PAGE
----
Briony Campbell‘s Essay written in 2011, 2 years after her father’s death gives a more reflective and object view of her ‘Dad Project’, than her first draft.
The project is personal and emotional and although she found it difficult to do at the time, it has become very intrinsic to her and her work. She has been struck by how sharing her work has helped her grieve but also the impact it has on others.
I understand her comment about remembering that new viewers to the work are just experiencing this impact and she must remember this in responding to their reactions.
She says that the work is ‘an ending without an ending’? – I believe she means that because this is personal about her life that it can’t / won’t be packed away in box some place once the project is finished. It will always be with her and help her to remember her dad.
My own reaction was very raw, my own father passed away 4 years ago and this brought back many memories for me. I would love to have such images of him. It is a bit of a taboo in our country to photograph the dying process of our loved ones, but it is also a part of life, we photograph birth and weddings, why not death. Whilst I don’t like having my photo taken, I have come to realise that how important they become when someone is no longer here, but for me, like Briony, I want to capture the real person, not the person in wedding and christening photos.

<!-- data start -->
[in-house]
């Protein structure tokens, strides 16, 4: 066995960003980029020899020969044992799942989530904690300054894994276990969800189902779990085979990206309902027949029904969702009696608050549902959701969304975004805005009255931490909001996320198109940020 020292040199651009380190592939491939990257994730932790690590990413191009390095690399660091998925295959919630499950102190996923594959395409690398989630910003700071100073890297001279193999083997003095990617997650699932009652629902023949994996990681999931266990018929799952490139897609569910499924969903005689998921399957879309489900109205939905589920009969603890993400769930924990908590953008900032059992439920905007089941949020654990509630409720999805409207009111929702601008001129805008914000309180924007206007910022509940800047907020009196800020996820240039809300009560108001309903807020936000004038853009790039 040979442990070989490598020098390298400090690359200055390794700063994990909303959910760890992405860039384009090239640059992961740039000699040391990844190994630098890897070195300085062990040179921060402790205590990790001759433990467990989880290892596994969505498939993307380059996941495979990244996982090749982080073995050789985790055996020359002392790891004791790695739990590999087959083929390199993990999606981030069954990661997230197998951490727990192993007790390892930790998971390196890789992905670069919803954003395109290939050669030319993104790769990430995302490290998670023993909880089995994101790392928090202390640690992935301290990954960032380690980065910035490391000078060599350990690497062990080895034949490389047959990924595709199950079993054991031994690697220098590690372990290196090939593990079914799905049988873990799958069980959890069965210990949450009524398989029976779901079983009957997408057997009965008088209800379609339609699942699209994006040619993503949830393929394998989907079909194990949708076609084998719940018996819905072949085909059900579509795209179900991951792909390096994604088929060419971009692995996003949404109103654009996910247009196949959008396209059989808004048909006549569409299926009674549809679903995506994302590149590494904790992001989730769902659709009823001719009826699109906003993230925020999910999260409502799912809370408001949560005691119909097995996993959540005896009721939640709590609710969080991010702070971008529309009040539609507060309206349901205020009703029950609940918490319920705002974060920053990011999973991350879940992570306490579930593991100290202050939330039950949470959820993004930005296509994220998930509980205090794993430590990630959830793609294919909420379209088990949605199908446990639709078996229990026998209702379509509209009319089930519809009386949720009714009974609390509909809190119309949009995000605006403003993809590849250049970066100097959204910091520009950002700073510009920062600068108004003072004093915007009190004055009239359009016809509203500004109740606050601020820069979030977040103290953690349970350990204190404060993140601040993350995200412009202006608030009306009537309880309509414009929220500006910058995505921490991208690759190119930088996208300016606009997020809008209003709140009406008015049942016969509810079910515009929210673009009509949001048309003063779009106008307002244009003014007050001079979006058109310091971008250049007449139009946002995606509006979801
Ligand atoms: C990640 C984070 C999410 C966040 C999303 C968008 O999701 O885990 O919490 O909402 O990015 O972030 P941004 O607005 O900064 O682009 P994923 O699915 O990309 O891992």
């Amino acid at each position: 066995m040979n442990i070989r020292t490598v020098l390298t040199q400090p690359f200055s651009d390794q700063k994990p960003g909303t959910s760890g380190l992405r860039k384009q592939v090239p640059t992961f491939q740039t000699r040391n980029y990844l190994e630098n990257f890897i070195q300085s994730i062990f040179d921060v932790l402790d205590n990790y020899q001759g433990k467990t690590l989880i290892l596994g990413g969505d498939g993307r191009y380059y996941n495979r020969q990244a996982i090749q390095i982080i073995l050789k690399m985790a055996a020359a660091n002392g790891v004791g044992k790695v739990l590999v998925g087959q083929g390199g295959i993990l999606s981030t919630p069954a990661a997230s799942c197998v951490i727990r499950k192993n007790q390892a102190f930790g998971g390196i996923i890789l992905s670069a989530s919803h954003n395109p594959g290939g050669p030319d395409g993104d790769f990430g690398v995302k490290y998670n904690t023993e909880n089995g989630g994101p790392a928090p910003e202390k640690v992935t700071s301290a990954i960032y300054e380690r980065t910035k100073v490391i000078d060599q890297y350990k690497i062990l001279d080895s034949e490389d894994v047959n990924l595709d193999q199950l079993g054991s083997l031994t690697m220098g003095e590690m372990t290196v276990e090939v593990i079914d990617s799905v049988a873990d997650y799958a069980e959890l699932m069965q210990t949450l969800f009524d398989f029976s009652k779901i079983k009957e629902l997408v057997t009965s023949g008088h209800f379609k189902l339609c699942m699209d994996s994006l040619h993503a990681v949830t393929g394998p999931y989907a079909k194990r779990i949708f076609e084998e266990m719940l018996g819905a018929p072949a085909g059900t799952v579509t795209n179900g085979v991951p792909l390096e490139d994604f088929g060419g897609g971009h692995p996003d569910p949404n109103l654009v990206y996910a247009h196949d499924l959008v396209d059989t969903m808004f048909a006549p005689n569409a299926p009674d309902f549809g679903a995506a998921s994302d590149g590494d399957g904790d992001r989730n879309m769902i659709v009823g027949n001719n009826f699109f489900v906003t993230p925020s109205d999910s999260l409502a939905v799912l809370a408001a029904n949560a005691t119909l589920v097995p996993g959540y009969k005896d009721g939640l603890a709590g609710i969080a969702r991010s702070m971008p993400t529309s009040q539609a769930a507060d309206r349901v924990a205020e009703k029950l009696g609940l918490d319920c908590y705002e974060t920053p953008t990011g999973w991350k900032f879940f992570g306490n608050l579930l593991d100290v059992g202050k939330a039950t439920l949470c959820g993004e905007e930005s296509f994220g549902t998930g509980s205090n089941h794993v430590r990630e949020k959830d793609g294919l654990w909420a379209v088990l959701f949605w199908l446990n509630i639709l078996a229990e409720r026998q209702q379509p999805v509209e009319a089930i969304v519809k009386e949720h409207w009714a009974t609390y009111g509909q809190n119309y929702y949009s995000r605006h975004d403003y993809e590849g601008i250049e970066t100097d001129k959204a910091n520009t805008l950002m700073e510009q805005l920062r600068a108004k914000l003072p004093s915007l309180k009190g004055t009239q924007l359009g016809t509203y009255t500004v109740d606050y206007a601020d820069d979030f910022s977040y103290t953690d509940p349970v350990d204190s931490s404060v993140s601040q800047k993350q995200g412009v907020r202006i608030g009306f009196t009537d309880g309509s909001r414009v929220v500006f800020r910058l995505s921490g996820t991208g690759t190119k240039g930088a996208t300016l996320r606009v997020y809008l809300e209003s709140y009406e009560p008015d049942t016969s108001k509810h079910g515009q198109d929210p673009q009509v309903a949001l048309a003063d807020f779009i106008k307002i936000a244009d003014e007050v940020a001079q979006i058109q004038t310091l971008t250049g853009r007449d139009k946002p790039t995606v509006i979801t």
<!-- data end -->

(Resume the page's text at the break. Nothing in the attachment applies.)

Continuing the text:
Another photographer who has used grief for a body of work which I much admire is Kirsty Mitchell. The work and subsequent book is called Wonderland. She created this a tribute to her mother who had died from cancer. It took her six years. Her website here, tells the story
For me both of these stories are personal and thought provoking. The accompanying narrative in both cases is well written and in some cases quite raw. I think this helps the viewer really engage, understand and relate to subject matter and set of images.